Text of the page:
2009/01/08

16:30-17:30   Room #056 (Graduate School of Math. Sci. Bldg.)
伊東一文 (North Carolina State University)
Calibration problems for Black-Scholes American Options under the GMMY process
[ Abstract ]
The calibration problem is formulated as a control problem for the parabolic variational inequality. The well-posedness of the formulation is discussed and the necessary optimality is derived. A numerical approximation method is also presented.

2008/10/29

10:30-11:30   Room #056 (Graduate School of Math. Sci. Bldg.)
木村芳文 (名古屋大学(多元数理科学研究科))
Stratified turbulence as an element of geophysical fluid dynamics
[ Abstract ]
Density stratification and rotation are the two major mechanisms that characterize the whole geophysical flows. In this talk, focusing on stable stratification, I will introduce some statistical, mechanical and geometrical aspects of stratified turbulence by showing the recent results of large scale computer simulations.

2008/08/06

10:30-14:00   Room #056 (Graduate School of Math. Sci. Bldg.)
Kazufumi Ito (North Carolina State University) 10:30-11:30
Adaptive Tikhonov Regularization for Inverse Problems
[ Abstract ]
Tikhonov regularization method plays a critical role in ill-posed inverse problems, arising in applications including computerized tomography, inverse scattering and image processing. The goodness of the inverse solution heavily depends on selection of the regularization parameter. Commonly used methods rely on a priori knowledge of the noise level. A method that automatically estimates the noise level and selects the regularization parameter automatically is presented.
Yimin Wei (Fudan University) 13:00-14:00
On mixed and componentwise condition numbers for Moore-Penrose inverse and linear least squares problems
[ Abstract ]
Classical condition numbers are normwise: they measure the size of both input perturbations and output errors using some norms. To take into account the relative of each data component, and a possible data sparseness, componentwise condition numbers have been increasingly considered. These are mostly of two kinds: mixed and componentwise. In this talk, we give explicit expressions, computable from the data, for the mixed and componentwise condition numbers for the computation of the Moore-Penrose inverse as well as for the computation of solutions and residues of linear least squares problems. In both cases the data matrices have full column (row) rank.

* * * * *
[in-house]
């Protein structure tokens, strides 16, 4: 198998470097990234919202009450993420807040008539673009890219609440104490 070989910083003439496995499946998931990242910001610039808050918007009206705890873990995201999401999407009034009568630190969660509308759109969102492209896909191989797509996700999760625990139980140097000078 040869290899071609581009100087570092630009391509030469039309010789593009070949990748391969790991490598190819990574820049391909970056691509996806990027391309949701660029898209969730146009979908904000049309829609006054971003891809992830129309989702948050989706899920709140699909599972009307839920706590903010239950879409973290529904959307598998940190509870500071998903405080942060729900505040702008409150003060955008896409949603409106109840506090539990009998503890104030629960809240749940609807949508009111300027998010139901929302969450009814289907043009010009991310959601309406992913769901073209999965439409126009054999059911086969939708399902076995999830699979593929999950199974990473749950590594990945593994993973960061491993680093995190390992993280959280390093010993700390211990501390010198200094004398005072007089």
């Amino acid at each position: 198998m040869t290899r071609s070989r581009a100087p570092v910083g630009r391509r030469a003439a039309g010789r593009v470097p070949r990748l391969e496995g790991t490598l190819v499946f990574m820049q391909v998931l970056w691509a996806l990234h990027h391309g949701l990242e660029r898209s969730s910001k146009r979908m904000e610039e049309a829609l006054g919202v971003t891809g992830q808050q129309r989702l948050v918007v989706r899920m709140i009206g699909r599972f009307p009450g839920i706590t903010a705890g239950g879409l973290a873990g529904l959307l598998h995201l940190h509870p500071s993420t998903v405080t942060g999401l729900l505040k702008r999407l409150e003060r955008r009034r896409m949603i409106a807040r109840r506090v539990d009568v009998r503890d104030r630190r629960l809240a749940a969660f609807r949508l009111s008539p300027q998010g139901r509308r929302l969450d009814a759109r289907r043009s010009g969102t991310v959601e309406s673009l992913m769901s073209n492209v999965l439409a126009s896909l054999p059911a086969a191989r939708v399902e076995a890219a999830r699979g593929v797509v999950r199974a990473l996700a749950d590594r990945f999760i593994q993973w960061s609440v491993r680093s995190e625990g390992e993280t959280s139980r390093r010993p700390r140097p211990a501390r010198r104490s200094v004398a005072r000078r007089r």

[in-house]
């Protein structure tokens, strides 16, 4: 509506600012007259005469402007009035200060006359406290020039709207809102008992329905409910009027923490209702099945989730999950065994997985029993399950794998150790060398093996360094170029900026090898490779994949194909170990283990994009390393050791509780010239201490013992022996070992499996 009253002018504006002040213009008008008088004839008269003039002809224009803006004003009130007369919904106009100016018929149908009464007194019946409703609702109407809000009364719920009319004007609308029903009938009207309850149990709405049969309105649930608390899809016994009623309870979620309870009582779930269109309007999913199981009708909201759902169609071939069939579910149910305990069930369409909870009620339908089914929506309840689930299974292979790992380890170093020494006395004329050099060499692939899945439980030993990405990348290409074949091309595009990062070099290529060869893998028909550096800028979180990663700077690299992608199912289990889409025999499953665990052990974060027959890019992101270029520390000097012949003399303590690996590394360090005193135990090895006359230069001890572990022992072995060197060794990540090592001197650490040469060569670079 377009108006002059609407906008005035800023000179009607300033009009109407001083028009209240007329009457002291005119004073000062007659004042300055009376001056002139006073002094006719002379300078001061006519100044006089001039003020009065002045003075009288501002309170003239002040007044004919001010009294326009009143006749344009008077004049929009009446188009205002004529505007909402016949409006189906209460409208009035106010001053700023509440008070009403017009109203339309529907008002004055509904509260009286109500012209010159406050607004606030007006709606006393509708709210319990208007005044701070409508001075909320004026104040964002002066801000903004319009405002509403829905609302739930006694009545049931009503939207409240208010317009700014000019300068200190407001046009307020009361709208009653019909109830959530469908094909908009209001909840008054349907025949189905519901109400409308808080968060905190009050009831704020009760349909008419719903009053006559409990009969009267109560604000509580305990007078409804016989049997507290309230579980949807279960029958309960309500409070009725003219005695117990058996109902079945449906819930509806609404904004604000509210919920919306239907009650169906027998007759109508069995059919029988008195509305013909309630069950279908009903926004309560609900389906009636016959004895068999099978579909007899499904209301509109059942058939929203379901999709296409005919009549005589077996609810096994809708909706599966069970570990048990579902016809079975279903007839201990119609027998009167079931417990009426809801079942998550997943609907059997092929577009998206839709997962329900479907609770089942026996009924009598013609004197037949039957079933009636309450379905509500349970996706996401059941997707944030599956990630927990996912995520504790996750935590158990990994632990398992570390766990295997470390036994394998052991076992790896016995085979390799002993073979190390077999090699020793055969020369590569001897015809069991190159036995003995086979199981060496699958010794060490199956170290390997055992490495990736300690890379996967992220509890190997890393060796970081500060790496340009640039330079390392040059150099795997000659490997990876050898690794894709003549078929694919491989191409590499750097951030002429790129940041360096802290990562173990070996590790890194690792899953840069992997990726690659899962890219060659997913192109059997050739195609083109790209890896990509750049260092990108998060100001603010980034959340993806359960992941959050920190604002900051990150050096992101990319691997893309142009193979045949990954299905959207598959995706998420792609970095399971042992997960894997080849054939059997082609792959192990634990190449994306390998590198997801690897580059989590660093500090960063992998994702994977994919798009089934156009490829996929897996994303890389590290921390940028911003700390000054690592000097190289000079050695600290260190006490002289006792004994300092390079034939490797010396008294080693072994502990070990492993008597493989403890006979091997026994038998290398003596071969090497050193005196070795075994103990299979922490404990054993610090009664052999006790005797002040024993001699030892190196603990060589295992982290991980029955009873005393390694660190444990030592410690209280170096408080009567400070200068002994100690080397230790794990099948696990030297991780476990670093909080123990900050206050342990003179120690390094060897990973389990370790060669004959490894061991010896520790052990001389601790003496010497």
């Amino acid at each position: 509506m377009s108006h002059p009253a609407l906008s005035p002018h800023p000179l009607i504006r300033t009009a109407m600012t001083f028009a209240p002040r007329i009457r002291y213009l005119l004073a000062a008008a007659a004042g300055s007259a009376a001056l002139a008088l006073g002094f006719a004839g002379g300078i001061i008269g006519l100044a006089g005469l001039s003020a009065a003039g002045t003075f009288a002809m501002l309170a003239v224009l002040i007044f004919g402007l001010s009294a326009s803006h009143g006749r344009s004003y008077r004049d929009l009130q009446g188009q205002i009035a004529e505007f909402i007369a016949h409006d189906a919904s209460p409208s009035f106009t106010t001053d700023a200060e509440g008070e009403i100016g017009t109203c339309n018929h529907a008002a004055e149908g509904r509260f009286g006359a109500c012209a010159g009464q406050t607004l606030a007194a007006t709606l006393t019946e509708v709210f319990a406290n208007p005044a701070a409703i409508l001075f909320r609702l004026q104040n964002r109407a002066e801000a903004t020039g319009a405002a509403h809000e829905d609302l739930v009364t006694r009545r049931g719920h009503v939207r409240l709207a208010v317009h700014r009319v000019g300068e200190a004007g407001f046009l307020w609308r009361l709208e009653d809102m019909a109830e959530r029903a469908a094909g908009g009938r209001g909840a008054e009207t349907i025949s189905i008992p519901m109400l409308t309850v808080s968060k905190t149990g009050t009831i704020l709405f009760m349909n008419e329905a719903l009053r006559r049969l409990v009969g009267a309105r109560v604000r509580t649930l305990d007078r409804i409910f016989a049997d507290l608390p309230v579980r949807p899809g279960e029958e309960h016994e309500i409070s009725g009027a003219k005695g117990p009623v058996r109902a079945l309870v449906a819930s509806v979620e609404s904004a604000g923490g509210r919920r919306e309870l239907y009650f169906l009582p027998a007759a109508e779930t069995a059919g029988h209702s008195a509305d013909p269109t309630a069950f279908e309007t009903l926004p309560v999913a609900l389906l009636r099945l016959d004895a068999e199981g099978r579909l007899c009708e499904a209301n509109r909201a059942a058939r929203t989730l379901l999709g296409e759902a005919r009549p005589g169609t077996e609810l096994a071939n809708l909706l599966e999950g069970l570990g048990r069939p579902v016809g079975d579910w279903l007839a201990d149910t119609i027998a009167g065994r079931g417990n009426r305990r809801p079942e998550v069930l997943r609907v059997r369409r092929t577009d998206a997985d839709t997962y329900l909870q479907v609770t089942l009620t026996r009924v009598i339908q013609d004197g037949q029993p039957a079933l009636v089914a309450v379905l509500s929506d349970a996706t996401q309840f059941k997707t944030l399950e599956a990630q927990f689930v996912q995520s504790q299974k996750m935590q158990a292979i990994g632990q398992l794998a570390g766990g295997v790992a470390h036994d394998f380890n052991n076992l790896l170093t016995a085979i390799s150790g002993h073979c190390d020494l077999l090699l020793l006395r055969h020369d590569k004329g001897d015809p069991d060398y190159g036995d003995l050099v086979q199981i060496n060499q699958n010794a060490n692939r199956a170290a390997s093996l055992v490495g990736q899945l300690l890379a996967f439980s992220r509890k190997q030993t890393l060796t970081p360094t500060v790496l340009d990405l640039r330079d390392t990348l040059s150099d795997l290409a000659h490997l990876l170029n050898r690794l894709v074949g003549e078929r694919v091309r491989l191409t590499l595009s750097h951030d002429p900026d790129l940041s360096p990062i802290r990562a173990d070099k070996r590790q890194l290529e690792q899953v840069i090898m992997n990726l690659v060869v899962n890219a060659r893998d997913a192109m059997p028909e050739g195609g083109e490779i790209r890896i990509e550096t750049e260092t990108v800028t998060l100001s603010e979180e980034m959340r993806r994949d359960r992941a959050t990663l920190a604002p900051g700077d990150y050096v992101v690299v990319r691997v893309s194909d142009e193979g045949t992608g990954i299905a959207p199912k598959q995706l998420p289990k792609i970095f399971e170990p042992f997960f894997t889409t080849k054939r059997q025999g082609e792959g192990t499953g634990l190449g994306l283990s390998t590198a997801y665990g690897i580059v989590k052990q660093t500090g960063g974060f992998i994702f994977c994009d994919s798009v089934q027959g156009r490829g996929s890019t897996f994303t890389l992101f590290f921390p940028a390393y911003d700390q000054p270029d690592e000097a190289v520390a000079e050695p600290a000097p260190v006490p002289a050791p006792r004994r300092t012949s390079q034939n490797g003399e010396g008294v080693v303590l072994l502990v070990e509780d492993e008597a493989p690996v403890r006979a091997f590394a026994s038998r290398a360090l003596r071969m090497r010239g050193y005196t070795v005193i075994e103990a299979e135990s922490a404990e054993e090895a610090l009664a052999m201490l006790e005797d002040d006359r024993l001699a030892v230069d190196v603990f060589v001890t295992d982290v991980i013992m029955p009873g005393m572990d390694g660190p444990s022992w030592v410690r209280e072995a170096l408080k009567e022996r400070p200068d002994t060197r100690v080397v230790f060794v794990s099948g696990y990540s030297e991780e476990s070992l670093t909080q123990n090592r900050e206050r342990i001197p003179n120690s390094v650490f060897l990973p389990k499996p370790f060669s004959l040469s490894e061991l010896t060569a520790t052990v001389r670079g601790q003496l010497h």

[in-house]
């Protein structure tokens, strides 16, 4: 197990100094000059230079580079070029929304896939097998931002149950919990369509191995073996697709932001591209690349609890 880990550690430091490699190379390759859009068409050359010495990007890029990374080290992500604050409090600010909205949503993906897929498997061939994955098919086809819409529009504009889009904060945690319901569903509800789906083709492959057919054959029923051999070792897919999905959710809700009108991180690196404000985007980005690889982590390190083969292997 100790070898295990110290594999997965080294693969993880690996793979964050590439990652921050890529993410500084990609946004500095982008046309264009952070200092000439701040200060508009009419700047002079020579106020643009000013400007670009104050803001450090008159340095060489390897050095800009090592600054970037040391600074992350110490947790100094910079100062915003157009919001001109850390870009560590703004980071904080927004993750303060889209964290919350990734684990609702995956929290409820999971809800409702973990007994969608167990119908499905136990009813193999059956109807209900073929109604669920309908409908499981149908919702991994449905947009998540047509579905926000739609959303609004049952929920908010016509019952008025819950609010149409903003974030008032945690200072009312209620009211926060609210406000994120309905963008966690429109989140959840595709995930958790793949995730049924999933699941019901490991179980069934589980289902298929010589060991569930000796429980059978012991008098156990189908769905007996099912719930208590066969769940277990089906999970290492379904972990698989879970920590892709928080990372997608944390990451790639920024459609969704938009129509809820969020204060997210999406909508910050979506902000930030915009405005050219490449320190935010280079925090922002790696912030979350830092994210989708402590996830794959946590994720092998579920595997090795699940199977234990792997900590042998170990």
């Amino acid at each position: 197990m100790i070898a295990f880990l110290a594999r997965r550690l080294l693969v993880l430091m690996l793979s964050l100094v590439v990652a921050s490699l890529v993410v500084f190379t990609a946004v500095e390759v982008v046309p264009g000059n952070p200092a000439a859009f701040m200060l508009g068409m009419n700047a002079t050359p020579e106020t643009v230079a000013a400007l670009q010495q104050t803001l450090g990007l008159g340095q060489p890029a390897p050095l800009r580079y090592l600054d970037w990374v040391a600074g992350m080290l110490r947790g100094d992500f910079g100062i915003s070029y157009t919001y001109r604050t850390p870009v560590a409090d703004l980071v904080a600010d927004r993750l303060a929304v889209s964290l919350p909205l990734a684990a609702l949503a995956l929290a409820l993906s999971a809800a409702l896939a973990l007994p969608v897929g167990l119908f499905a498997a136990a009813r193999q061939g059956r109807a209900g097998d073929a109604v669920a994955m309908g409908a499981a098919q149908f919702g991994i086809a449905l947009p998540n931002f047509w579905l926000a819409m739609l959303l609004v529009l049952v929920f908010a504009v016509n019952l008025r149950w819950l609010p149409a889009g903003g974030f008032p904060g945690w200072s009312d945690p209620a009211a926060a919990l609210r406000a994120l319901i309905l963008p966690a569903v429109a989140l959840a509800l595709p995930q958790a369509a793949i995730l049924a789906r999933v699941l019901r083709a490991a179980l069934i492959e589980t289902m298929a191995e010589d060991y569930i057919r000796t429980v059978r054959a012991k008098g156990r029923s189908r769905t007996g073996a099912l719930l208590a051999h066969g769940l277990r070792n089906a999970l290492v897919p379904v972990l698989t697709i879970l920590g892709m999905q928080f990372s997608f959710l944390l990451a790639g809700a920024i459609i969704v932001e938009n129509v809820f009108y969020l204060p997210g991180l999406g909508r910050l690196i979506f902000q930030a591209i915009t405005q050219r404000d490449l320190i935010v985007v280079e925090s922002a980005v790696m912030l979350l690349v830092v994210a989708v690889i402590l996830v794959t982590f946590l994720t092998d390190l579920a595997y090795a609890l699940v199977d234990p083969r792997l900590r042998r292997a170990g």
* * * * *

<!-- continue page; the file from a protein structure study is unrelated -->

2008/07/23

10:30-11:30   Room #056 (Graduate School of Math. Sci. Bldg.)
Andrei Constantinescu (Ecole Polytechnique)
Identification of residual stresses: problem settings and results.
[ Abstract ]
Identification of residual stresses is an important task in many engineering fields such as fatigue or fracture mechanics, where their presence can significantly increase or decrease the apparent strength of mechanical components.

The present talk will try to make a review of existing problem settings identification results.
More precisely we shall:

1. discuss the linearization procedure strain and materials behaviour in finite elasticity around a stressed state in order to define in a mathematical precise way the problem settings for the identification of residual stresses.